As the crisis in west Africa grows and North America has
experienced its first death from Ebola, Canadian employers are
starting to feel less immune from this threat and to question what
actions they can - and should - take to ensure the health and
safety of their employees.
While there have been no cases of Ebola in Canada, for employers
that have employees with families in west Africa who have recently
visited or who are currently visiting, the issue may be real and
immediate. If such employers provide care or support to the ill,
elderly or children, health and safety concerns should be
paramount. For employers whose employees interact with the public,
there may be a need to educate and assuage concerns.
Ebola causes haemorrhagic fever and is often fatal because of
significant internal bleeding and organ failure. Fatality estimates
range from 50 to 90%. It is a deadly, frightening disease. Equally
important to note though is that Ebola does not spread easily from
person-to-person. It is spread through direct
contact with infected bodily fluids. According to a Fact Sheet
prepared by Public Health Ontario, symptoms of Ebola begin within
two to 21 days after exposure with a sudden onset of fever, usually
with headache, malaise and myalgia and gastrointestinal symptoms
are common. (Find the Fact Sheet
Consistent with their obligations under the Occupational
Health and Safety Act, employers who have reason to believe an
employee could have been exposed to Ebola – for example, if
the employee is returning from west Africa – should conduct a
risk assessment. Public Health Ontario has prepared such an
assessment based on three main factors: (1) travel history, (2)
activities in affected areas that increase risk, and (3) presence
or absence of symptoms and signs compatible with Ebola. (Find the
Risk Assessment Evaluation here.) It is important to keep on top of latest updates
from the World Health Organization ("WHO"), however, as
the risk assessment is outdated in its identification of risk
areas. (Nigeria, for example, was declared free of Ebola by the WHO
on October 20, 2014.)
Employers must have an objective basis for conducting a risk
assessment of employees to avoid allegations of discrimination
contrary to the Human Rights Code. Those allegations could
be made on any of the five race-based grounds (race, ancestry,
place of origin, colour, ethnic origin) or disability (which
includes perception of disability). Where an employer has a
reasonable basis to be concerned about exposure, the employer
should place the employee on a leave of absence immediately to
eliminate the threat to co-workers and the public. That leave of
absence should be paid. If infection is confirmed, the employee
would then access the employer's sick benefit or short-term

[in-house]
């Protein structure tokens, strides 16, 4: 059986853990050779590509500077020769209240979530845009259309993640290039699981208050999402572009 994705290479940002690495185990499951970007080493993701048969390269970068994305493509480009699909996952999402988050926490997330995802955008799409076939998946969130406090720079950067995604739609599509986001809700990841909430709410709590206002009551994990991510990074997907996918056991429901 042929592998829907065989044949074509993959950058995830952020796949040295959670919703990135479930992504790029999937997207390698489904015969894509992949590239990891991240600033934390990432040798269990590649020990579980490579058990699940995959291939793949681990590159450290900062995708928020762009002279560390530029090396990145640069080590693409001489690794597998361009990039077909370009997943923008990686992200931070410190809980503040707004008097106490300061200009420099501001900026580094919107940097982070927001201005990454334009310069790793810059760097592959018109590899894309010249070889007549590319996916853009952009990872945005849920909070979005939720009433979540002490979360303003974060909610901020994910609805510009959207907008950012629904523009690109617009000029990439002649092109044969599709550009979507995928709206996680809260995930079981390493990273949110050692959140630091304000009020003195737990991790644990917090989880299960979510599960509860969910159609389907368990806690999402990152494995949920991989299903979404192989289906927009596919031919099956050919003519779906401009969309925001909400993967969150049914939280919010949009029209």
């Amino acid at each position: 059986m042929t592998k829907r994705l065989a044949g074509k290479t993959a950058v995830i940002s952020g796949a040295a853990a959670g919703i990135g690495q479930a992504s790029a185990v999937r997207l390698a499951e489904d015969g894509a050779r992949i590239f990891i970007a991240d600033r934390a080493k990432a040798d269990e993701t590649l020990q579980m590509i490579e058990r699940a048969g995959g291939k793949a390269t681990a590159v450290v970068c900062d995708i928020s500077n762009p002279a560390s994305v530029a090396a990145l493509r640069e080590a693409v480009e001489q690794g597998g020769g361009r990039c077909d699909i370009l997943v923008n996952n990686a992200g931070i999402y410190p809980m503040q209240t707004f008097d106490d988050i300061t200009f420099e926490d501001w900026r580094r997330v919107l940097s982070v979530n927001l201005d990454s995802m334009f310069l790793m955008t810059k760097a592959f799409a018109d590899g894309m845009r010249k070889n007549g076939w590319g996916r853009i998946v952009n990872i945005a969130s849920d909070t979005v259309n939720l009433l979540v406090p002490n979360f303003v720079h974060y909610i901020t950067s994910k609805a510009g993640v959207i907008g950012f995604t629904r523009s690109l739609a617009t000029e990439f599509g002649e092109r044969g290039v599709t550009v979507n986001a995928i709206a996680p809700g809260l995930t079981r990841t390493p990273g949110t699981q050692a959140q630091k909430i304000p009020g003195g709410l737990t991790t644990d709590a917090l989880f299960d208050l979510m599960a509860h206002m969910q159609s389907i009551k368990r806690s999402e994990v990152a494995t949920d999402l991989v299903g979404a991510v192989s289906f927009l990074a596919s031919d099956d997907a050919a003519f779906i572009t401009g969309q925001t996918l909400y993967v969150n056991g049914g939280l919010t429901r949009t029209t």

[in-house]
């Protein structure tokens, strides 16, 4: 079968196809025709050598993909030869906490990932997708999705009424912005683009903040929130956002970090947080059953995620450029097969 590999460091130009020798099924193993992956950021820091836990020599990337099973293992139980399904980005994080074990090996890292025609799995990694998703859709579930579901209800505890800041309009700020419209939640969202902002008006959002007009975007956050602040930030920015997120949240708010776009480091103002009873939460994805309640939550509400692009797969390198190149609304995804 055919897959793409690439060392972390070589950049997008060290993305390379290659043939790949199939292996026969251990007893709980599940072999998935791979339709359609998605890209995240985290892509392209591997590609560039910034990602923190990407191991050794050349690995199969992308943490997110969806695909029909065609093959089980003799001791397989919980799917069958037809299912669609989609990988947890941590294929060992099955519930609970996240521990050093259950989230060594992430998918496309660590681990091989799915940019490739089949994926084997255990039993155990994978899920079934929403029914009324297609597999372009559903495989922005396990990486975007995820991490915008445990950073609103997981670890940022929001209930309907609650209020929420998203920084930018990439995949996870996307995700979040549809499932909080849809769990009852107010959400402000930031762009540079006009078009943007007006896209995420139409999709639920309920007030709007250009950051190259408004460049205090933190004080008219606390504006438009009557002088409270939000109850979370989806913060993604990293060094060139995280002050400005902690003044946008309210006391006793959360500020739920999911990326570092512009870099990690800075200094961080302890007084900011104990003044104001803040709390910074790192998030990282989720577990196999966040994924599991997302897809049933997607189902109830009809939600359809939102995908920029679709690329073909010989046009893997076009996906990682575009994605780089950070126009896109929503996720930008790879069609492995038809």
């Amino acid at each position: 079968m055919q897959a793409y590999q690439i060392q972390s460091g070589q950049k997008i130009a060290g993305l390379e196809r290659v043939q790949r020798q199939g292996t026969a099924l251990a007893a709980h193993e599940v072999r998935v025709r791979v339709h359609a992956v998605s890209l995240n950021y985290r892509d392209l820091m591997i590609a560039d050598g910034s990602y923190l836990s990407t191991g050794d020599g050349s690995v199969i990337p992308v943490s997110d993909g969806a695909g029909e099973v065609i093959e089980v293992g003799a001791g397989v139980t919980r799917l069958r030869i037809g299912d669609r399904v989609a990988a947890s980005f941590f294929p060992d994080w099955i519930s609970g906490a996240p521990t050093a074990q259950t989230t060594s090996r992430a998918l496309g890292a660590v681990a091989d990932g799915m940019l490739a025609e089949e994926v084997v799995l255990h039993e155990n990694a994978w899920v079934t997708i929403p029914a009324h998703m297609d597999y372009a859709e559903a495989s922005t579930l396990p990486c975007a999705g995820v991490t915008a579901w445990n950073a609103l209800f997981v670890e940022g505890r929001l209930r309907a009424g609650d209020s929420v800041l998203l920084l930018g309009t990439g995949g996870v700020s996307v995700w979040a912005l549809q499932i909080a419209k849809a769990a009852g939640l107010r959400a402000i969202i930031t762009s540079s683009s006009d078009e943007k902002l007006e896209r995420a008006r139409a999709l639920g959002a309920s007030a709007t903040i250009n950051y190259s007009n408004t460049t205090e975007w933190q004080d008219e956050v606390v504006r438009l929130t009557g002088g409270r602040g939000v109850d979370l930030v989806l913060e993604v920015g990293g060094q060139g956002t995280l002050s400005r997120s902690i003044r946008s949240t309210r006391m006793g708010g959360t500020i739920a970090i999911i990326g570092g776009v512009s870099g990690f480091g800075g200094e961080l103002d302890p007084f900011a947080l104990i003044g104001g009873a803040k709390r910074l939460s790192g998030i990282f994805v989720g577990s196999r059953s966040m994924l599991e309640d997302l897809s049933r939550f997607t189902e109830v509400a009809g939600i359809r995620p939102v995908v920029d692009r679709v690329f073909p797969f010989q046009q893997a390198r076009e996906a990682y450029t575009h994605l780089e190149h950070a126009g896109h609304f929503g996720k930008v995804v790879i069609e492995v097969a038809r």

disability benefit plan. If the employee maintains he or she is not
infected, having completed a 21 day leave of absence, the employer
should require medical certification of fitness to return to duty.
Collective agreement obligations to unionized employees should be
reviewed and respected.
Employers also should keep in mind employees' entitlement to
leaves to provide care or support to designated family members
under the Employment Standards Act, 2000. Eight weeks of
family medical leave is available to Ontario employees if such
family member is certified to have a serious medical condition with
a significant risk of death occurring within 26 weeks. Infection
with the Ebola virus would meet this requirement. Further, as of
October 29, 2014, Ontario employees also may access two new leaves:
(1) eight weeks of family caregiver leave to provide care or
support to designated family members certified to have a serious
medical condition (without the same requirement of there being a
significant risk of death occurring within 26 weeks), and (2) up to
37 weeks of critically-ill child care leave to provide care of
support to a child, step-child, foster child or child under legal
guardianship who is under 18 years of age who has been certified to
be critically ill. These leaves can be taken consecutively; they
are not cumulative. Although these leaves of absence are unpaid,
Employment Insurance benefits will provide income support, less a
two week waiting period.
Also important to note is an employer's obligation to
maintain employees' privacy and to keep medical information and
identities confidential. Breaches of privacy rights can result in
tort damages to Ontario employees.
Balancing rights and obligations in a crisis is never easy.
Employers who proactively assess risk and develop protocols now to
deal with the Ebola crisis will be far better off than those who
ignore the potential implications for their business and are put in
the position of reacting in crisis mode later.
The content of this article is intended to provide a general
guide to the subject matter. Specialist advice should be sought
about your specific circumstances.
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